The next day, Hector met the Mexicans in town, and after he returned to campus with a knapsack full of cigarettes and booze, the headmaster, acting on a tip, conducted a surprise inspection of his room. Because of his father’s donation, Hector was allowed to finish his finals and salvage the term, but the headmaster informed him that he would not be welcome back. “Needless to say,” he said, “I will be writing your father, so I suggest you speak with him first.”

On the flight home, Hector replayed these words in his head. Writing, the headmaster had said. Not phoning, not wiring, not a vague touching base. Still, he arrived on high alert. As he got off the plane, he saw his parents at the edge of the runway. The heat, which he’d longed for and glorified, now seemed excessive, and his Andover blazer felt like a straitjacket. 

Socorro ran up and placed her hand on his cheek. “Hectorcito, que guapo! Mira, que guapo!”

Papa Hector was standing behind her, holding a black umbrella over her head. She carried it everywhere—she had sensitive skin, and her doctor had instilled in her an absurd fear of sunlight. When she was done fawning, Papa Hector stepped forth and shook Hector’s hand. “You need a haircut,” he told him.

The Lincoln was parked in front of the terminal. The chauffeur took Hector’s bags, and Hector climbed into the back with his parents. As they were leaving the airport, Papa Hector leaned forward. “He needs a haircut,” he told the chauffeur. “Take us down to the Pierre.”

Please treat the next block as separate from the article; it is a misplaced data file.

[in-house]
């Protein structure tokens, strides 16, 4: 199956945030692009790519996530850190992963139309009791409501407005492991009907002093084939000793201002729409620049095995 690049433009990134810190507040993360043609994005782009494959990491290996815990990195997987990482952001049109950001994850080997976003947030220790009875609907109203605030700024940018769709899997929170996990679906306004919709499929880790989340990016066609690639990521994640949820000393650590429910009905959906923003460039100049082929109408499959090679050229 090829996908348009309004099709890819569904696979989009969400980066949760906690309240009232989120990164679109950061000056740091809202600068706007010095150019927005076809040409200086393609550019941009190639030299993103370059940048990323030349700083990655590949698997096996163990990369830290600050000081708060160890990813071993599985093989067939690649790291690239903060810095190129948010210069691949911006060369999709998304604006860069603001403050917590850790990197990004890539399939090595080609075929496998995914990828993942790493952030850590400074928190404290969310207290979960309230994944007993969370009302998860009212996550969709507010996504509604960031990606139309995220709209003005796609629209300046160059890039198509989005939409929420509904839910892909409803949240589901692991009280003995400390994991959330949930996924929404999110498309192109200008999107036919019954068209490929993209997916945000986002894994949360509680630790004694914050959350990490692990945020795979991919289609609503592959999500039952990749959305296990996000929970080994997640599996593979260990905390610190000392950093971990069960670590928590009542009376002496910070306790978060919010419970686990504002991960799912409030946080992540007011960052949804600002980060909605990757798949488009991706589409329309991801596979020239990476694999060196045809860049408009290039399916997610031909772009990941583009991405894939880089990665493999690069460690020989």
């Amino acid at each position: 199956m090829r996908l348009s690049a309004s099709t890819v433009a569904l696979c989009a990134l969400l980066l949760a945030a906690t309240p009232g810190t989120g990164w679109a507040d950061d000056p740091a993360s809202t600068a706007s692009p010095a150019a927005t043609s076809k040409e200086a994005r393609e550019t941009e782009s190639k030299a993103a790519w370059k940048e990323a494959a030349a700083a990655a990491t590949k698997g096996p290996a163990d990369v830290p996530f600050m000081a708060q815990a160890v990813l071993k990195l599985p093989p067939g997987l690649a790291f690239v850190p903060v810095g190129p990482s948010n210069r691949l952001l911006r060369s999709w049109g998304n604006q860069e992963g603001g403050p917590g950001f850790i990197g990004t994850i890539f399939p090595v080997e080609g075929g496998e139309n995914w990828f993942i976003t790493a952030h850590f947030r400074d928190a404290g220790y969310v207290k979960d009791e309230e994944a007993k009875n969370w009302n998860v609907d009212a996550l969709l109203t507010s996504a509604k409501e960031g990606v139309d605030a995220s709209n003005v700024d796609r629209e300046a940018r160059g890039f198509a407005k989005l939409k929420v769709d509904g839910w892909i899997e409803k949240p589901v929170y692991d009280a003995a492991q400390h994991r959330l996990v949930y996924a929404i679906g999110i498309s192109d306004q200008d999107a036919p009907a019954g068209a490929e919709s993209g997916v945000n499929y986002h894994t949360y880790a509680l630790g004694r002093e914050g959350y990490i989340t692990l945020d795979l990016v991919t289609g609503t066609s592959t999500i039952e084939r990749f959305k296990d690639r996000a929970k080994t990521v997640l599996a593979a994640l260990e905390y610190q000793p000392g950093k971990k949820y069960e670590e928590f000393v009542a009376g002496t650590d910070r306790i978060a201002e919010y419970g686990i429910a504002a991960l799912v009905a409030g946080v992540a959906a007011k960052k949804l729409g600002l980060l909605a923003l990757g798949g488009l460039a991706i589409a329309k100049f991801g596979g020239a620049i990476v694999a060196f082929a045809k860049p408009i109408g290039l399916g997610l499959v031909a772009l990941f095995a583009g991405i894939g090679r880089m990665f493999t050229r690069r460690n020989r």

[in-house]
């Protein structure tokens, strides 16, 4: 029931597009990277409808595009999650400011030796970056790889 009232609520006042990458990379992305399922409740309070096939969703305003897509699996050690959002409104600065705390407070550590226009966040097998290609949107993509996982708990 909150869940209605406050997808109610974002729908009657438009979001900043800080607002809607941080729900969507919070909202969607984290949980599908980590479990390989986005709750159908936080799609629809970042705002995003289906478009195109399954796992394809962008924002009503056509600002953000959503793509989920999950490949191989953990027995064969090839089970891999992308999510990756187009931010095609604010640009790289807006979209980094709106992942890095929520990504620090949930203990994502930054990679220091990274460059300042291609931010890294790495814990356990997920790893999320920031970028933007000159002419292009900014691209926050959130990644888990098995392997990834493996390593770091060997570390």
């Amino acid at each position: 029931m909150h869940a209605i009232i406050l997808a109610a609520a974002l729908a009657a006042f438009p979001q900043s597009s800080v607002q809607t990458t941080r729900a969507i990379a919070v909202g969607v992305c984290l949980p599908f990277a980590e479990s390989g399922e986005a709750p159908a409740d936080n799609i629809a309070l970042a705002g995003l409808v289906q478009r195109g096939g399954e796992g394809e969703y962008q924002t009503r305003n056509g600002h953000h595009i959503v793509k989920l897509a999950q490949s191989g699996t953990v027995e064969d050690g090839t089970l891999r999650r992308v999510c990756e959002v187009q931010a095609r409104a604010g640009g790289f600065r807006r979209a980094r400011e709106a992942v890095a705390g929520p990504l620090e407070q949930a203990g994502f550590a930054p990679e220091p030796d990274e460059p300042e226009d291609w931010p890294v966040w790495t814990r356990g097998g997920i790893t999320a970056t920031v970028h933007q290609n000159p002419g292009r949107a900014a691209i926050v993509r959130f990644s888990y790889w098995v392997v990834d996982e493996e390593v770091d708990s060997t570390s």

“I think he looks good!” said Socorro. “Hectorcito, you look like an actor.”

“Please,” said his father. “A regular greaser from West Side Story. No jodas.”

This was precisely the look Hector was going for. He’d grown his hair long and slicked it all back, parting it behind his ears so that both sides converged in a duck’s ass. It had taken months to perfect, but now, what could he say?

“Pray the barber’s still in,” Papa Hector said. “You’re not coming to dinner looking like this.”

Dinner! If Papa Hector had heard from the headmaster, they wouldn’t be going to dinner. 

Then again, it wouldn’t have been unlike Papa Hector to take him to the best restaurant in San Juan, order a bottle of Dom Pérignon, and then, right as Hector was cutting into his steak, raise his glass and say, “I hope you enjoy this, my son, because it’s the last fucking meal you’ll eat in your life.”